The tension between modesty and sexiness is greater for women than it is for men, at least in the West. If Brad had wanted, he could have gotten away with a wardrobe malfunction and exposed a nipple or two–hell, he could have exposed his whole chest for the world to see and the ladies (and some of the men) would have collapsed on the floor and swallowed up his sweat–but if Angelina had flashed her boobs or, heaven forbid, exited the limousine in a deliberately-designed topless gown (which would never happen), the police would have tackled her scrawny ass to the ground. Fashion critics would hold both Brad and Angelina culpable for being indecent if they exposed their nipples, but would hold Angelina more culpable. At the same time, though, they would hold Angelina more culpable if she exposed less skin than Brad. So, the woman can’t show as much as the man, but she should show more than he. It’s a finer line for her to tread.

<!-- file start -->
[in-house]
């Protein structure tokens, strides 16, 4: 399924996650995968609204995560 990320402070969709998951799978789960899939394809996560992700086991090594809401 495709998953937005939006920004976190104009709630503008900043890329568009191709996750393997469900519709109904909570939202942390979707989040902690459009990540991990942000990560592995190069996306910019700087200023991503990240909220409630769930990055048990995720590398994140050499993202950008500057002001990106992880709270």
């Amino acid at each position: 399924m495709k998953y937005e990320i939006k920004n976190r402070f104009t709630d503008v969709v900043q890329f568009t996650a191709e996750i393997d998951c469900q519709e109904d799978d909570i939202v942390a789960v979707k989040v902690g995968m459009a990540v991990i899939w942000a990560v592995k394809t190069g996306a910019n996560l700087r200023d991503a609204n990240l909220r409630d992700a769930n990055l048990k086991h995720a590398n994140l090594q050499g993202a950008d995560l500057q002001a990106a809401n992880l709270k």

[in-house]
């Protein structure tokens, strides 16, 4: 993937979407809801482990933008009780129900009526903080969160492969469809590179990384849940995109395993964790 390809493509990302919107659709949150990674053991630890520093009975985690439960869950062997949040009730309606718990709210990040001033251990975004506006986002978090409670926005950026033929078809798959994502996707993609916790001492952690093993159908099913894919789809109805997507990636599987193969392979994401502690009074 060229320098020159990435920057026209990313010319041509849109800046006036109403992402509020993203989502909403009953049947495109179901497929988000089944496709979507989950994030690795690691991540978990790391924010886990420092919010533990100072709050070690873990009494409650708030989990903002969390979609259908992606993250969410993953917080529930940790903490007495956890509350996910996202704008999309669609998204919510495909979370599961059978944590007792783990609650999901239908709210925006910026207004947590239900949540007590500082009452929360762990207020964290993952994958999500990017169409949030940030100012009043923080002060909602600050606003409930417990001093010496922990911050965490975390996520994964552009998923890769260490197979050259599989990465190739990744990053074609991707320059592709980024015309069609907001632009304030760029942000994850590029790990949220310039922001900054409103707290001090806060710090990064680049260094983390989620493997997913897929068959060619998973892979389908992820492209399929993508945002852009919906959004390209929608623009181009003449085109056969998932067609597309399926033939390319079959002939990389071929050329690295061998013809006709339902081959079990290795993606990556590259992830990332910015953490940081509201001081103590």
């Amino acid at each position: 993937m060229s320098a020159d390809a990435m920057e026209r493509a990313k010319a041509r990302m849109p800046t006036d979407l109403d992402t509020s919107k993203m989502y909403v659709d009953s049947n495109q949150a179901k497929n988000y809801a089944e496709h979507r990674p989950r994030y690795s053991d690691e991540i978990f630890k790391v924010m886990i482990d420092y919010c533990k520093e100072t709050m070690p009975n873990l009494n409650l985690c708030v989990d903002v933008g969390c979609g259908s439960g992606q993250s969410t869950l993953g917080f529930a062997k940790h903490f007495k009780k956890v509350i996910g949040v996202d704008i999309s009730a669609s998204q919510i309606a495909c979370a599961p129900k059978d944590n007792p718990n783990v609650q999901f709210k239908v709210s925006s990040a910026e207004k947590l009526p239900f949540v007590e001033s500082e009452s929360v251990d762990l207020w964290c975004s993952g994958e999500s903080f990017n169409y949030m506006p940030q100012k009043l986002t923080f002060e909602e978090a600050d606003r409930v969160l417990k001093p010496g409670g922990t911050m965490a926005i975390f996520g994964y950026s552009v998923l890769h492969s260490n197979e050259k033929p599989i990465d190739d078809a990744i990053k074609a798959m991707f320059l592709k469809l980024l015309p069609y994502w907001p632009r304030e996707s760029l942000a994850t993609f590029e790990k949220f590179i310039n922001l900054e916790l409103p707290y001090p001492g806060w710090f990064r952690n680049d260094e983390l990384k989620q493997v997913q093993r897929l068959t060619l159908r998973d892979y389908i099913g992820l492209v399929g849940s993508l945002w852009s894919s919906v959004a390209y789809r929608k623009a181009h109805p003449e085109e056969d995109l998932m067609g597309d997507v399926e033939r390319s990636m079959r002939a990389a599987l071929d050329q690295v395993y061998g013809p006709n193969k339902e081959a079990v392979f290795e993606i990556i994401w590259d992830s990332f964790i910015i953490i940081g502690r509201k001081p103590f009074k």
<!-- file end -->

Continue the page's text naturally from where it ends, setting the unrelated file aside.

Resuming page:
This obviously isn’t fair. It’s a Catch-22 and a double standard. It’s a Catch-22 because it tells women that they should be modest and sexy, and it’s a double standard because it places this Catch-22 on women, but not on men. Women aren’t allowed to show their nipples in public (except maybe in British Columbia and Ontario), but they are expected to show more skin than men up to the nipple; meanwhile, men are allowed to show their nipples, but they are expected not to show as much skin as women. Now, you might say, “It’s the same difference. Women can’t show their nipples while men can, but men aren’t expected to show as much skin as women. So it all balances out”. But it doesn’t all balance out. The restrictions against men showing as much skin as women can doesn’t have legal consequences, but the restrictions against women showing as much skin as men can does. Men are socially criticised for showing as much skin as women are expected to show, but women are both socially criticised for showing less skin than men are expected to show and legally reprimanded (i.e. arrested) for showing as much skin as men can show. In short, women have to balance a finer line between appeasing social expectations of seductiveness on one hand, and meeting legal parameters of modesty on the other. That’s not right.